April 27, 2018 | by James Greene, Jr.
1984’s Voyage of The Rock Aliens is a film that seems to exist because someone with money watched two hours of MTV and thought, We could do this on the big screen. And so they did, hiring surrogates of Devo, the Stray Cats, Cyndi Lauper, and Michael Jackson for a rollicking musical showcase that — like most music videos of this or any era — retains only the vaguest elements of plot or storytelling. Not that you need any of that garbage when your lead is the unflappable Pia Zadora.
The film is centered around Dee Dee (Zadora), a plucky high school girl whose main goal in life is to sing with her boyfriend Frankie’s rockabilly band. Frankie (Craig Sheffer), a brooding and sinewy greaser who keeps a blonde pompadour perched above his permanent scowl, forbids it, because he must fulfill his role as a typically awful 1980s movie boyfriend. Meanwhile, a cadre of interplanetary beings who have their own keyboard-heavy new wave band arrive on Earth directly in the center of our young lovers’ conflict. These aliens wear stylish pink jackets and have in their employ a robot so cheap it must have been on clearance at Big Lots (the robot spends most of the film disguised as a fire hydrant).
Leading the extra terrestrials is a hunky towhead with a Moe Howard haircut named ABCD, pronounced Absid (played by Tom Nolan of "Buckskin" fame). ABCD falls head over heels for Dee Dee and invites her to sing with the aliens. Naturally, this makes Frankie livid, so Frankie has his band The Pack set up and perform at the same time as Dee Dee and the aliens, in the same venue, on an opposing stage. Incredibly, no one is trampled to death as excited crowd members rush back and forth between subprime Brian Setzer and Devo.
Lest you think these are just actors pretending to be musicians, the Pack is comprised of real life rockers Jimmy & The Mustangs. No less than Robert Plant once asked the Mustangs to provide live entertainment for a private function (or so their Wikipedia says). Similarly, ABCD’s group features players from an assembly called Rhema. Rhema has described their sound as “pop schlock techno cheese”; they’re not off the mark.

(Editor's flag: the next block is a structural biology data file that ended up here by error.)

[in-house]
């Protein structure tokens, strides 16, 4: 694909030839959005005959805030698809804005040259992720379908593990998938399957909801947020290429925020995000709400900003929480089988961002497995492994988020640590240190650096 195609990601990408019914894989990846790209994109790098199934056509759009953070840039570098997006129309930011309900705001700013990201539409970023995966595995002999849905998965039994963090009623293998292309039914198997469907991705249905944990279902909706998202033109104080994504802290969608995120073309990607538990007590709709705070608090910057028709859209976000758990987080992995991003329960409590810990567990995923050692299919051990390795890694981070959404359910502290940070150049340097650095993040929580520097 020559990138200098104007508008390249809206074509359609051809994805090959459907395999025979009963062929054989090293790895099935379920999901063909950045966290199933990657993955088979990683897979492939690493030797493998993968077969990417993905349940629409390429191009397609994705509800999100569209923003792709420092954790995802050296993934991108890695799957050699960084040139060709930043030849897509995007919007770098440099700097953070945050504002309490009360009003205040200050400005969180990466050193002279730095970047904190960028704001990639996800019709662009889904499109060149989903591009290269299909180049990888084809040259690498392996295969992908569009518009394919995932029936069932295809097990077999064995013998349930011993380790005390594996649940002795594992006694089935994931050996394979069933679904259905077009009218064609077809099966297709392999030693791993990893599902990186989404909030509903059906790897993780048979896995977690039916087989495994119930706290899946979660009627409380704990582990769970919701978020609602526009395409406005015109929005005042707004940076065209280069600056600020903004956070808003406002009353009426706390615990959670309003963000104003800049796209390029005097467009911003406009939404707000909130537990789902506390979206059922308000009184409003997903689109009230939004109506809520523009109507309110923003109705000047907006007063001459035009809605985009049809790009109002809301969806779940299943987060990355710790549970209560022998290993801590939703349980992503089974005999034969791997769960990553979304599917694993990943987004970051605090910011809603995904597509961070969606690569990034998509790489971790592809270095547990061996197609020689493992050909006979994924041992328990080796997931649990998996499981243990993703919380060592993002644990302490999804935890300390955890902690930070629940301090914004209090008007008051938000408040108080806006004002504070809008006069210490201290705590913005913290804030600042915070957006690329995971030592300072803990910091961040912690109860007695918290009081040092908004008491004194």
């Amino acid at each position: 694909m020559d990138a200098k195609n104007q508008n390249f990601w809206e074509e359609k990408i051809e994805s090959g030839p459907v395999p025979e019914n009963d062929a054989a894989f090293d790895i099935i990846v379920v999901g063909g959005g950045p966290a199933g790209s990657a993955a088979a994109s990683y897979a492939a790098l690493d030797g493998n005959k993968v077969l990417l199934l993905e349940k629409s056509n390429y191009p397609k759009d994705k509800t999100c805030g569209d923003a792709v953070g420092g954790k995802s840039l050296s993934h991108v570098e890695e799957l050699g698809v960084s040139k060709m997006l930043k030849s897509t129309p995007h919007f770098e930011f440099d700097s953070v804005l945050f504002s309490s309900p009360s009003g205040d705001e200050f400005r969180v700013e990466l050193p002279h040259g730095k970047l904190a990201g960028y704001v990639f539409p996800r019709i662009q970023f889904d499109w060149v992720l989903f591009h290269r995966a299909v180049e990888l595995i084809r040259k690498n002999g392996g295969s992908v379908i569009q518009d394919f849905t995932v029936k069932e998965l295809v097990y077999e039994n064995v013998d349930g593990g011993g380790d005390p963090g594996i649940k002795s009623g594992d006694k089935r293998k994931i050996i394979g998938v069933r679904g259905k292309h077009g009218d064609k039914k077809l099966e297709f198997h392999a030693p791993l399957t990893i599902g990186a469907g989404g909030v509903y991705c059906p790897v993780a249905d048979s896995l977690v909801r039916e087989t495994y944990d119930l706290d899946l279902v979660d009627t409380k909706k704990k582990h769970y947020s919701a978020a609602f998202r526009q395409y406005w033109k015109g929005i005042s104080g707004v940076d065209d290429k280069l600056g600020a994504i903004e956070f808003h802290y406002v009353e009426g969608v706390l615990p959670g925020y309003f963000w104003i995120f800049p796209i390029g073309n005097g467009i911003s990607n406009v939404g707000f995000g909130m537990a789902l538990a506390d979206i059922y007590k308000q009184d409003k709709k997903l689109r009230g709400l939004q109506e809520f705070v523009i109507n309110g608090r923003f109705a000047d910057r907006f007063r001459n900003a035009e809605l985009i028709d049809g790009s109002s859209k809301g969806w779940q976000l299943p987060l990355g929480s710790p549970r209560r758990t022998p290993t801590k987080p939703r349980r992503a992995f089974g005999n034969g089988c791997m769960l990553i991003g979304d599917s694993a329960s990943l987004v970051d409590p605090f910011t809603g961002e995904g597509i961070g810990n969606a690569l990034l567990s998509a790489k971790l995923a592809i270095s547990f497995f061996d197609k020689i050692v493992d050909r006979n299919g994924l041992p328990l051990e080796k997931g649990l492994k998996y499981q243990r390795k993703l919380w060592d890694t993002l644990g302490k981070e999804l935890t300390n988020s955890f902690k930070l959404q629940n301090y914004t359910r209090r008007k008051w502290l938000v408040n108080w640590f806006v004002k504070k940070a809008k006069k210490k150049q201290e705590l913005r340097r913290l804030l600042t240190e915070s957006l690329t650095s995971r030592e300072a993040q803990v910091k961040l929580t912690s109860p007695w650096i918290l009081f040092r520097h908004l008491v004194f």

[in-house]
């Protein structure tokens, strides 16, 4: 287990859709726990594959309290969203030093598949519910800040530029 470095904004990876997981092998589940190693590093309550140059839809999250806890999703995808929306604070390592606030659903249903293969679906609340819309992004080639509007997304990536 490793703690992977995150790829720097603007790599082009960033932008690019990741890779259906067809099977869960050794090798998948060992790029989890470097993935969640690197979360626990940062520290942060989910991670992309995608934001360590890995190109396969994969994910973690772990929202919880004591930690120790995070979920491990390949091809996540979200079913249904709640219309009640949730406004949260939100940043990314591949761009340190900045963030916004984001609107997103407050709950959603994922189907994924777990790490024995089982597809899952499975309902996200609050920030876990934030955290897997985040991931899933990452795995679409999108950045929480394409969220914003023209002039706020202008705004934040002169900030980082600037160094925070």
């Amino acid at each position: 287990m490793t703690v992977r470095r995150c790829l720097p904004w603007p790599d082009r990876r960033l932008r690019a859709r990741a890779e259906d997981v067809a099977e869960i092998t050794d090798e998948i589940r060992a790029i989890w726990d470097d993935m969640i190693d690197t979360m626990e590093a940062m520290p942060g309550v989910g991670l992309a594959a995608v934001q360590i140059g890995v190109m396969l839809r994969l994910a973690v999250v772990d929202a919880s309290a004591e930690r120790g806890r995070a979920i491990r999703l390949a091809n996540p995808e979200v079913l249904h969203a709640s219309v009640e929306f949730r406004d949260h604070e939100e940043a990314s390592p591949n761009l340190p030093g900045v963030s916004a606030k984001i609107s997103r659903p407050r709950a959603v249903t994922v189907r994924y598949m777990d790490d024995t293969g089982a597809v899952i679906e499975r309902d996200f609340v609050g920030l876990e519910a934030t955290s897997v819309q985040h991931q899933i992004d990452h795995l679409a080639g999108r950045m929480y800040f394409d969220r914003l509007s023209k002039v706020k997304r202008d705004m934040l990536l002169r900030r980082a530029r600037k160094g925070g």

The biggest name from the music world in Voyage of The Rock Aliens is Jermaine Jackson. Jackson portrays Rain, a character who sings a duet with Dee Dee at the start of the film in what could be a dream sequence, a glimpse into the past, or a look toward the future (once the duet concludes, Rain is never seen again). The true masterstroke here is that the filmmakers convinced Jackson to wear an approximation of his brother Michael’s signature quasi-military garb from the same time period. One would assume a move like this would irritate Michael; on the other hand, odds are Michael Jackson never knew Voyage of The Rock Aliens existed. Believe it or not, this rockabilly new wave musical starring Pia Zadora and Tom Nolan from "Buckskin" had a very slim theatrical release.
Everyone’s giving 110% in Voyage of The Rock Aliens; the energy is radiant and ultimately charming. It also helps transform the film’s bargain basement original songs and corresponding dance sequences into perfect camp to be cherished. Alas, a nonsensical narrative twist late in the game rips apart the romance between Dee Dee and ABCD for no tangible reason, souring the journey we’ve taken with these lovable ding dongs. In the end, it’s almost as if the aliens never landed in the fictional town of Speelburgh. Yes, this all takes place in Speelburgh, another reference to a person who has probably never seen this property.
Incredibly, Voyage of The Rock Aliens is available on Blu-Ray; even more incredible is the fact no cult has sprung up around it a la Troll 2 or Miami Connection. Perhaps a day will come when people tire of watching Grease 2, wishing it took place in the 1980s and featured a meandering subplot involving character actor Michael Berryman. Then, and only then, will Voyage of The Rock Aliens ascend to its rightful place in cornball cinema history.
Watch The Voyage of the Rock Aliens trailer
Watch the "Real Love" scene
Watch the “Nature of The Beast” scene